For a time, it felt like Ridley Scott’s “Prometheus” was one of the more divisive films of 2012. While the idea of humans exploring the cosmos to find our creators, in whatever form or shape they might come in, is certainly an ambitious move, I felt that Scott didn’t fully explore this concept to its fullest potential and focused more on the origin of the Xenomorphs, which I’m still unsure if people wanted to see that (I know I didn’t want to).
Part of the reason “Prometheus” did little for me was due to the incompetence of its cast of “geniuses” and how quickly it resorts to horror movie clichés, thus making everyone look like idiots.
If I had to describe “Prometheus” in one word it would be “stupid.”
Of course “Prometheus” left a lot of questions unanswered and just made us far more confused as to how the events of that film tied into the creation of our favorite murderous aliens, which leads us to its sequel, “Alien: Covenant.” I’m not sure if Ridley Scott intended for this origin story to be told through two movies or if he made this film to explain away all the problems people had with “Prometheus.” But in any case, “Covenant” is more competently handled than its predecessor and actually gives audiences what they came here for – alien action and gore.
Set ten years after the events of “Prometheus,” the colonization vessel Covenant is on its way to Origae-6, with more than two thousand colonists and a thousand embryos onboard, with the intention of forming a new society on a different planet. But after a random solar event, the main crew of the Covenant is forcibly woken up. They eventually discover a rogue transmission from an alien planet and learn that this world is much closer than Origae-6 and the crew decides to take a look. When they get there, they soon discover wheat but no sign of any other life forms, except for the transmission signal emanating from a nearby spaceship.
Coming out of “Covenant,” my first thought was: It still has its problems, but at least it was better than “Prometheus.”
This movie shares some of the problems of the previous one, in particular the characters still acting like morons who probably couldn’t tie their shoes if you put them under the smallest amount of pressure. For example, their acting-captain Christopher Oram (Billy Crudup) ignores the logical reasons presented to him against going to this new world from his second-in-command Daniels (Katherine Waterston), like how this could be trap. You would think the first danger flag would pop up when the alien starts to sing “Country Road,” but our brave captain pushes to stupidity and beyond.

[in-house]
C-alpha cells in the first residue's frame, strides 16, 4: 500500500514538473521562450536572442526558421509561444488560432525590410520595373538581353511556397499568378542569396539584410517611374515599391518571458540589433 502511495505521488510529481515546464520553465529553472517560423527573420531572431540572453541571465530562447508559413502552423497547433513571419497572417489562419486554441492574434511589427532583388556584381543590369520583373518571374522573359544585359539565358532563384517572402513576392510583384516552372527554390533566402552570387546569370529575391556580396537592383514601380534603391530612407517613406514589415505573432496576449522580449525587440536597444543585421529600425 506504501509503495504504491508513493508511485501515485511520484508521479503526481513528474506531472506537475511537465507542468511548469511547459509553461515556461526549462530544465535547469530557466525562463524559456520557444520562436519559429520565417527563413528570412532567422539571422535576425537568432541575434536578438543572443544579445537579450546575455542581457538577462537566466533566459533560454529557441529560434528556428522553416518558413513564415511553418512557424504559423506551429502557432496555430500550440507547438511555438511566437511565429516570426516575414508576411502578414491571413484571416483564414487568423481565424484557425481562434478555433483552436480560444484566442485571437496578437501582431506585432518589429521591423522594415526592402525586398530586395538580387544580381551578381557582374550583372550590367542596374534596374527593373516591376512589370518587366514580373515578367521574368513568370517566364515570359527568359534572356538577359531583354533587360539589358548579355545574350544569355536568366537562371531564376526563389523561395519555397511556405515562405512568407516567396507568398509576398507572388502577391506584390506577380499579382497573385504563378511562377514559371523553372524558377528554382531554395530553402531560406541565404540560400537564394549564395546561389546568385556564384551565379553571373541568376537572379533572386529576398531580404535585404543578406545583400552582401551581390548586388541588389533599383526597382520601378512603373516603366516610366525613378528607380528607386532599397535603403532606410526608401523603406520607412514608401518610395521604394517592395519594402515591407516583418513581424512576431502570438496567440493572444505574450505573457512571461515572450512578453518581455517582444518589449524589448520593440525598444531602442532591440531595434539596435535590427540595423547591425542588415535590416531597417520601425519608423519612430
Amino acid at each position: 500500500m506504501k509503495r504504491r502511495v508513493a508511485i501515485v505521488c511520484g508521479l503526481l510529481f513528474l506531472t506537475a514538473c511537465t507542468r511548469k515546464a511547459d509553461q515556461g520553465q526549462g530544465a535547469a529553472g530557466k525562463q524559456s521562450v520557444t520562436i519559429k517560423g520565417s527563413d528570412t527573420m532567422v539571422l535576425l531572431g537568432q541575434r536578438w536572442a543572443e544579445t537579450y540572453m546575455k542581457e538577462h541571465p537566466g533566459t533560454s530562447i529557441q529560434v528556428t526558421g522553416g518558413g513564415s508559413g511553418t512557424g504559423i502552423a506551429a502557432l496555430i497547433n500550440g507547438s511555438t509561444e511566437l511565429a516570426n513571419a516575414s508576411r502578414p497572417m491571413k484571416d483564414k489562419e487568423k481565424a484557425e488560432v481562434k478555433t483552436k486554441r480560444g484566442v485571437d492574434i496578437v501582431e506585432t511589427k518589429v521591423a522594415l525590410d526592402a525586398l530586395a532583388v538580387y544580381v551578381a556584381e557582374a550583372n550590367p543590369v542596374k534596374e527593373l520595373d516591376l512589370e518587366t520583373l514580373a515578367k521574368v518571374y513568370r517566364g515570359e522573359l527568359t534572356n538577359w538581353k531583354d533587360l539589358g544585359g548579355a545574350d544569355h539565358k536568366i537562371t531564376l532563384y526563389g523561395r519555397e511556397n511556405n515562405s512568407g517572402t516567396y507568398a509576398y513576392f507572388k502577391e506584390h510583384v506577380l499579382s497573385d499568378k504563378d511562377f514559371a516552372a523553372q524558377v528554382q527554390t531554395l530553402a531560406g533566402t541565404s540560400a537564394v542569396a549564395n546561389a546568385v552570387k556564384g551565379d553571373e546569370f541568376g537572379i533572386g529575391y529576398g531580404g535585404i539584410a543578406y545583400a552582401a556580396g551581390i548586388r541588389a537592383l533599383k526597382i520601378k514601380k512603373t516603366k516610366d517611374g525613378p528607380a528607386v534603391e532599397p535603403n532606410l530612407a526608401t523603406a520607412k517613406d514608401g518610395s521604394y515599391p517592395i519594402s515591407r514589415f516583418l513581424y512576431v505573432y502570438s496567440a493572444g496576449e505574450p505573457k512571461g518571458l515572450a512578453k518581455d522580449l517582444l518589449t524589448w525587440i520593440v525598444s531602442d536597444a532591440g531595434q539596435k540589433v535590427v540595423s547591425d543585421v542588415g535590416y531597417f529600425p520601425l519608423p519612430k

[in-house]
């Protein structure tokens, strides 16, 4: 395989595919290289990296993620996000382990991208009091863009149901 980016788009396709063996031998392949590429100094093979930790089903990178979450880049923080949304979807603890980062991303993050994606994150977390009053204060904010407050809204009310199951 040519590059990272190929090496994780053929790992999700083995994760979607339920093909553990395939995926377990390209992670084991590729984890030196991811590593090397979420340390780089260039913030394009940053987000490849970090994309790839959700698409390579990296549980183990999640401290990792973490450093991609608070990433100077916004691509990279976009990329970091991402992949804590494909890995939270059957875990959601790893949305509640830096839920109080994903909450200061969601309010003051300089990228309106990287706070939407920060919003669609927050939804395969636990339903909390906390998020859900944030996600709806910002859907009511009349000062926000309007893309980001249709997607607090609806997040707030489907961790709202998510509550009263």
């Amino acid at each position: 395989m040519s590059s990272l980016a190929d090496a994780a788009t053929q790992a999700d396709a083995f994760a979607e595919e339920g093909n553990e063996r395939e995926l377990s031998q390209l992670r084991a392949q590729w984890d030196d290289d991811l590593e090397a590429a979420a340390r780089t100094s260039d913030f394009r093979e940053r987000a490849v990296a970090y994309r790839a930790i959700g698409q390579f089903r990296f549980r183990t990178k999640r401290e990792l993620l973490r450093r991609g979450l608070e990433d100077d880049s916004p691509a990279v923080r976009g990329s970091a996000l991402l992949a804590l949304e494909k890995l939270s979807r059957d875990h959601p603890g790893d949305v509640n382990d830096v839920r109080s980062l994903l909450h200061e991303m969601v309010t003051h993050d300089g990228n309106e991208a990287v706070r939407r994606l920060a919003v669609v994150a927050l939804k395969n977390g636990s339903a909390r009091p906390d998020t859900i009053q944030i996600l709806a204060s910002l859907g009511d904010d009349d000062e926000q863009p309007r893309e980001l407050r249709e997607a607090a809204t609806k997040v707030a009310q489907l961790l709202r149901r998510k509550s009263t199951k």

Part of the reason this is big deal for me is because my favorite film in this franchise is the first film, “Alien.” It is one of the smartest horror movies of all time, where the actions of every single make logical sense and you can sympathize with every single one of them, including the alien itself. That movie prided itself on showing just how versatile and cunning humans can be in the face of imminent danger, never sacrificing one bit of intelligence for the sake of cheap horror.
Yet here we are, watching a couple make out in the shower while a monster is on the loose, or seeing our captain just stare at a deadly alien pod like nothing bad has ever happened to him. These moments don’t happen nearly as often as they did in “Prometheus,” but still enough that the lazy writing pokes through every once in a while.
That being said, the best part of “Covenant” was Michael Fassbender, playing two androids, the supportive yet rough Walter, and the megalomaniacal David, returning from the previous movie. It is fascinating how different these two are, yet still so much alike. They’re both devoted, but to vastly diverse things – Walter is programmed to be loyal and to follow his duties, while David is programmed to be man’s greatest achievement, something better than we could be; perfect. You can see the logical jump the android creators took, going from the life form that sees us as inferior creatures to the slave-like creatures meant to preform the tasks we cannot.
Fassbender steals the show as David, mostly because we just want to see how far his hatred of other beings goes. He seems to programmed to respect all life forms, showing everyone kindness and answering everyone’s questions, but his new personality and ego trump those values in the end to show what he wants to be – a creator. To give the universe something new and to make his mark.
And hey, we actually get to see some aliens doing what they do best. That’s more than I can say about “Prometheus.”
Overall, “Alien: Covenant” certainly isn’t a bad experience and an improvement from many of the previous Alien movies, with some great acting from Fassbender, Waterston, and Crudup. But it still gives in to many horror movie clichés and tropes and ends up dumbing down most of its cast for the sake of moving the story forward, which is disappointing to see from the creator of “Alien.”
Final Grade: B-